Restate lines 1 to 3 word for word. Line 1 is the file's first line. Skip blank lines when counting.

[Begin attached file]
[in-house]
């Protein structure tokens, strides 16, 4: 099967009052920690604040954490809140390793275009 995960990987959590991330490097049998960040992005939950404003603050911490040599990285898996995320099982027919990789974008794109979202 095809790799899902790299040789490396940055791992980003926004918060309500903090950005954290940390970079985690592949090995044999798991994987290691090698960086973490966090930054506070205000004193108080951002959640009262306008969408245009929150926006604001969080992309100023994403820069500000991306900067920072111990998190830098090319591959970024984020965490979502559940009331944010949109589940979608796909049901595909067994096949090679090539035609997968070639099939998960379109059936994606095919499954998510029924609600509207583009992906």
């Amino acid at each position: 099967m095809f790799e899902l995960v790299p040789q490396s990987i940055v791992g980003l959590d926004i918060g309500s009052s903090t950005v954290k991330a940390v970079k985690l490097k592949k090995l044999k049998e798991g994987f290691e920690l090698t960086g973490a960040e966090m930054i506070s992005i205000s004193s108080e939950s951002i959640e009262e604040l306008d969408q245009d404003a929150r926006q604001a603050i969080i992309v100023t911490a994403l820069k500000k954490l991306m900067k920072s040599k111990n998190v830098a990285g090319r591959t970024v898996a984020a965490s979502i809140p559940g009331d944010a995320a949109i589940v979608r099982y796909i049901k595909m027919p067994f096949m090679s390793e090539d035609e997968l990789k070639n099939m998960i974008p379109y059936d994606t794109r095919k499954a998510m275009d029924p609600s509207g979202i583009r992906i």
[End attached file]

[in-house]
């Protein structure tokens, strides 16, 4: 099967009052920690604040954490809140390793275009 995960990987959590991330490097049998960040992005939950404003603050911490040599990285898996995320099982027919990789974008794109979202 095809790799899902790299040789490396940055791992980003926004918060309500903090950005954290940390970079985690592949090995044999798991994987290691090698960086973490966090930054506070205000004193108080951002959640009262306008969408245009929150926006604001969080992309100023994403820069500000991306900067920072111990998190830098090319591959970024984020965490979502559940009331944010949109589940979608796909049901595909067994096949090679090539035609997968070639099939998960379109059936994606095919499954998510029924609600509207583009992906």
């Amino acid at each position: 099967m095809f790799e899902l995960v790299p040789q490396s990987i940055v791992g980003l959590d926004i918060g309500s009052s903090t950005v954290k991330a940390v970079k985690l490097k592949k090995l044999k049998e798991g994987f290691e920690l090698t960086g973490a960040e966090m930054i506070s992005i205000s004193s108080e939950s951002i959640e009262e604040l306008d969408q245009d404003a929150r926006q604001a603050i969080i992309v100023t911490a994403l820069k500000k954490l991306m900067k920072s040599k111990n998190v830098a990285g090319r591959t970024v898996a984020a965490s979502i809140p559940g009331d944010a995320a949109i589940v979608r099982y796909i049901k595909m027919p067994f096949m090679s390793e090539d035609e997968l990789k070639n099939m998960i974008p379109y059936d994606t794109r095919k499954a998510m275009d029924p609600s509207g979202i583009r992906i």